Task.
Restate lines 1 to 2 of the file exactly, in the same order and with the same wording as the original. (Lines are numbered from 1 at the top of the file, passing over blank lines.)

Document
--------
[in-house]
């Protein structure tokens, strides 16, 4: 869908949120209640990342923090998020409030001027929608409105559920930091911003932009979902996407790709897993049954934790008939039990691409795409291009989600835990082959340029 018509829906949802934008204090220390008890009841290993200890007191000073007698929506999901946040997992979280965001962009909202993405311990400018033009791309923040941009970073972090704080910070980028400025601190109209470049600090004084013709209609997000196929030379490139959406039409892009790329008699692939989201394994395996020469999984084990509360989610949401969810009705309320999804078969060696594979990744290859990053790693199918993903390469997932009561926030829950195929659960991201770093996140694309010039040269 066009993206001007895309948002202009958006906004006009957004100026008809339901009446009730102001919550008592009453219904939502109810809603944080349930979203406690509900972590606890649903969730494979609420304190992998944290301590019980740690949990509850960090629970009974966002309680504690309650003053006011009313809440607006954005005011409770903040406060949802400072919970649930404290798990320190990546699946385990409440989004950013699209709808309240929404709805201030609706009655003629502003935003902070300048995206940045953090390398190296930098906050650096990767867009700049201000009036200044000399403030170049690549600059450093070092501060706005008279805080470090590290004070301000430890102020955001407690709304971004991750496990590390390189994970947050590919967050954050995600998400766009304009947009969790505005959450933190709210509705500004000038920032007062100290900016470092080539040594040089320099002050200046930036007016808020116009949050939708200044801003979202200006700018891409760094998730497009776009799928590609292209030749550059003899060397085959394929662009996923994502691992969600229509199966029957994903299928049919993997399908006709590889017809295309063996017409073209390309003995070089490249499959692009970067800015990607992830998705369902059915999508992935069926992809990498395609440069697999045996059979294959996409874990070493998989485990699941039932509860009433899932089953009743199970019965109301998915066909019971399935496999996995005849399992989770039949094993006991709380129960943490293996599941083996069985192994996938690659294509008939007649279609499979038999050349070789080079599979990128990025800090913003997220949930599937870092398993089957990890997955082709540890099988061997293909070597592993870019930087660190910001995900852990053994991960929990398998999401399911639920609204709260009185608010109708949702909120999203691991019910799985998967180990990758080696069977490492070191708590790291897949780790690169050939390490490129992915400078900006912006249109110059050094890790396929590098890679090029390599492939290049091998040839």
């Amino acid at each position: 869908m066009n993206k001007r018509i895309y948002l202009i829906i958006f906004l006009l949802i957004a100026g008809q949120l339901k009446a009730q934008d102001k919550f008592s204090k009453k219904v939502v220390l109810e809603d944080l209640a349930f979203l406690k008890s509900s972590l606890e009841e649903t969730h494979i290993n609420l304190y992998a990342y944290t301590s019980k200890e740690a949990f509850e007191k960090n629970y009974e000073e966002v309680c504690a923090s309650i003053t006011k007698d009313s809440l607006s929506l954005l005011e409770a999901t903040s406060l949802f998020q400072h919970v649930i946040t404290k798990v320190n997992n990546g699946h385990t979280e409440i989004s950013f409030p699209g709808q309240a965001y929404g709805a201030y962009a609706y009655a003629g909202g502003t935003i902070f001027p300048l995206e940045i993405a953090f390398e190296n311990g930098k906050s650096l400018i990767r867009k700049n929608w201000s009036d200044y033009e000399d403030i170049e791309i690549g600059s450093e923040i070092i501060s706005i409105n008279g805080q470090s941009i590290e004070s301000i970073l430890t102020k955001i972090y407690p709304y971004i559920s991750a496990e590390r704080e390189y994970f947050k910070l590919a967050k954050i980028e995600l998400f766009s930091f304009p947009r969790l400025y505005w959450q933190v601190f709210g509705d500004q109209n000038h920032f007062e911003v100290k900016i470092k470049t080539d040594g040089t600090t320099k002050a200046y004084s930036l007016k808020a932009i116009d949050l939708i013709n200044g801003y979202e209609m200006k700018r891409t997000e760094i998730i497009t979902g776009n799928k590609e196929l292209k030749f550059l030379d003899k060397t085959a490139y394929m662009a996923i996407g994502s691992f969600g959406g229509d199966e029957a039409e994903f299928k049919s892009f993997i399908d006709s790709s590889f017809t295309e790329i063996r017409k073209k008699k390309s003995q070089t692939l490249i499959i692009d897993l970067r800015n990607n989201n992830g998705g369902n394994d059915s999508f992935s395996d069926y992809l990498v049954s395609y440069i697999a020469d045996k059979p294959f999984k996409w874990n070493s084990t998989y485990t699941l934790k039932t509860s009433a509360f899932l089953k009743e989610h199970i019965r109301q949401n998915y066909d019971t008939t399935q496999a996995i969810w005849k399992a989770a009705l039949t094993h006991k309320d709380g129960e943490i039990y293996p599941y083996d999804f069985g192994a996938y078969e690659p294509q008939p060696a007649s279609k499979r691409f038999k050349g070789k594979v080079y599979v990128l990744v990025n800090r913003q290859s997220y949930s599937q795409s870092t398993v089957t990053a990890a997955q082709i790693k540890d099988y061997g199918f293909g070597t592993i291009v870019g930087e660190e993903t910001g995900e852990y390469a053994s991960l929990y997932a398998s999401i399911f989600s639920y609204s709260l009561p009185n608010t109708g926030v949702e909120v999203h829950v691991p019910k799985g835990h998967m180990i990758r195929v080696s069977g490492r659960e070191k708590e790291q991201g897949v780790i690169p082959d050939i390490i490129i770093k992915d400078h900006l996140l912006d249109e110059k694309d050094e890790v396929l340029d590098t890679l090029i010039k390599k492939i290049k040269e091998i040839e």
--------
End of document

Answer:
[in-house]
């Protein structure tokens, strides 16, 4: 869908949120209640990342923090998020409030001027929608409105559920930091911003932009979902996407790709897993049954934790008939039990691409795409291009989600835990082959340029 018509829906949802934008204090220390008890009841290993200890007191000073007698929506999901946040997992979280965001962009909202993405311990400018033009791309923040941009970073972090704080910070980028400025601190109209470049600090004084013709209609997000196929030379490139959406039409892009790329008699692939989201394994395996020469999984084990509360989610949401969810009705309320999804078969060696594979990744290859990053790693199918993903390469997932009561926030829950195929659960991201770093996140694309010039040269 066009993206001007895309948002202009958006906004006009957004100026008809339901009446009730102001919550008592009453219904939502109810809603944080349930979203406690509900972590606890649903969730494979609420304190992998944290301590019980740690949990509850960090629970009974966002309680504690309650003053006011009313809440607006954005005011409770903040406060949802400072919970649930404290798990320190990546699946385990409440989004950013699209709808309240929404709805201030609706009655003629502003935003902070300048995206940045953090390398190296930098906050650096990767867009700049201000009036200044000399403030170049690549600059450093070092501060706005008279805080470090590290004070301000430890102020955001407690709304971004991750496990590390390189994970947050590919967050954050995600998400766009304009947009969790505005959450933190709210509705500004000038920032007062100290900016470092080539040594040089320099002050200046930036007016808020116009949050939708200044801003979202200006700018891409760094998730497009776009799928590609292209030749550059003899060397085959394929662009996923994502691992969600229509199966029957994903299928049919993997399908006709590889017809295309063996017409073209390309003995070089490249499959692009970067800015990607992830998705369902059915999508992935069926992809990498395609440069697999045996059979294959996409874990070493998989485990699941039932509860009433899932089953009743199970019965109301998915066909019971399935496999996995005849399992989770039949094993006991709380129960943490293996599941083996069985192994996938690659294509008939007649279609499979038999050349070789080079599979990128990025800090913003997220949930599937870092398993089957990890997955082709540890099988061997293909070597592993870019930087660190910001995900852990053994991960929990398998999401399911639920609204709260009185608010109708949702909120999203691991019910799985998967180990990758080696069977490492070191708590790291897949780790690169050939390490490129992915400078900006912006249109110059050094890790396929590098890679090029390599492939290049091998040839």